The Linda Gage Memorial Award


It is always gratifying to find that so many contestants have entered the Linda Gage Memorial Award. Entries have come from all parts of the United Kingdom and the Irish Republic.

The entries, quite rightly, cover a variety of topics. They range from the intriguing and well produced 'Children of Chaos' by Maiko Nishiyama and Kirsten J. Beasty (University of Westminster) which makes good use of sound effects and music, to an investigation into the cause and effect of 'El Nino' by Katie Keward (City University).

There are, however, several important points to be made, which both contestants and lecturers should bear in mind.

Voice Presentation
If candidates intend to follow a career in radio or television, they must always remember that their voice is an essential attribute. You may have a very important story, but unless listeners can understand clearly and easily what is being said, that story is valueless. More attention should be paid to writing the script. It should be brief, clear and use logic to carry the story forward. Grammar should not be ignored.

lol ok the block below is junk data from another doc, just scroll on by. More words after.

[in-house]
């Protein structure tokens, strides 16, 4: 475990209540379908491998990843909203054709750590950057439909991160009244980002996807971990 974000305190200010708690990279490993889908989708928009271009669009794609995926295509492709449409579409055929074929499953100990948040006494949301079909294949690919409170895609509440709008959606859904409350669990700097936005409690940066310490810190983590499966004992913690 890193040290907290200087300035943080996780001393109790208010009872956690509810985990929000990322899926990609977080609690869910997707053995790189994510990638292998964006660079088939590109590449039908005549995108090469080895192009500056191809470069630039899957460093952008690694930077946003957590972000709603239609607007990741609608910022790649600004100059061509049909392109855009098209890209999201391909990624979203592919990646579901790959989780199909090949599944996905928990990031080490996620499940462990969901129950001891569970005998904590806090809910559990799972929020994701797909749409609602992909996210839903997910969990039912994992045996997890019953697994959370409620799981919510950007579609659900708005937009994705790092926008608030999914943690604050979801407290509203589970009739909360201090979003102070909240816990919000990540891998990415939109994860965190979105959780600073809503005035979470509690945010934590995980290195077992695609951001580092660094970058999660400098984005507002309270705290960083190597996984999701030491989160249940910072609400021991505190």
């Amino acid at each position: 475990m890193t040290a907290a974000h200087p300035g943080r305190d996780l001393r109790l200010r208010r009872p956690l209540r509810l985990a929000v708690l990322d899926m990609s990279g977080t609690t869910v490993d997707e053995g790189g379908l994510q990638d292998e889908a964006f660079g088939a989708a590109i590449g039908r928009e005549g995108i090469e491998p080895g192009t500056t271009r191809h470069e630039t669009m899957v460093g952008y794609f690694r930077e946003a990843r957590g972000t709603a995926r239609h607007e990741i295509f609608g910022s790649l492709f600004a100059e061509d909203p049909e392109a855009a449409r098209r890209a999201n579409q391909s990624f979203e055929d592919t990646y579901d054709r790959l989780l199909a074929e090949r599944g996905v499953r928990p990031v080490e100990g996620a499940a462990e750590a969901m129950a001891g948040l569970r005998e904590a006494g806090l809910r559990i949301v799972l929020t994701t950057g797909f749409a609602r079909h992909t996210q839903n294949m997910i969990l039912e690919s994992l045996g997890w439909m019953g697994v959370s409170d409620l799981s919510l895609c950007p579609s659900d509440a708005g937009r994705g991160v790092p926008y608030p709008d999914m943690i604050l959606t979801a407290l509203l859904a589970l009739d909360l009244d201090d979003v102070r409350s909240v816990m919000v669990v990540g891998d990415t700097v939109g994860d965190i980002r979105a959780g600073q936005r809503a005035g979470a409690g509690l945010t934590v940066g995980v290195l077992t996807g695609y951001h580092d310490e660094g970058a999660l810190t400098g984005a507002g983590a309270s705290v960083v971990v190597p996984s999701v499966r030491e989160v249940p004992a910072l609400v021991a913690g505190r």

Before a script is recorded, it should be read aloud several times, until the reader feels comfortable with it. Words and phrases that look fine on the page can present difficulties that a little re-writing may fix. How something is said is often as important as what is said.

Candidates must spend time on learning how to use their voices using variations in pace and speed and strategically placed pauses.

They must learn how to 'tell' a story and not just read a script.

Many candidates have good stories but failed to keep the topic clearly in mind. They wandered off the main lines of the story. Tight editing was required but not executed.

The story must always be kept in focus. It is easy to lose the attention of the listener.

Brian Hayes/Lawrie Douglas
June 1998

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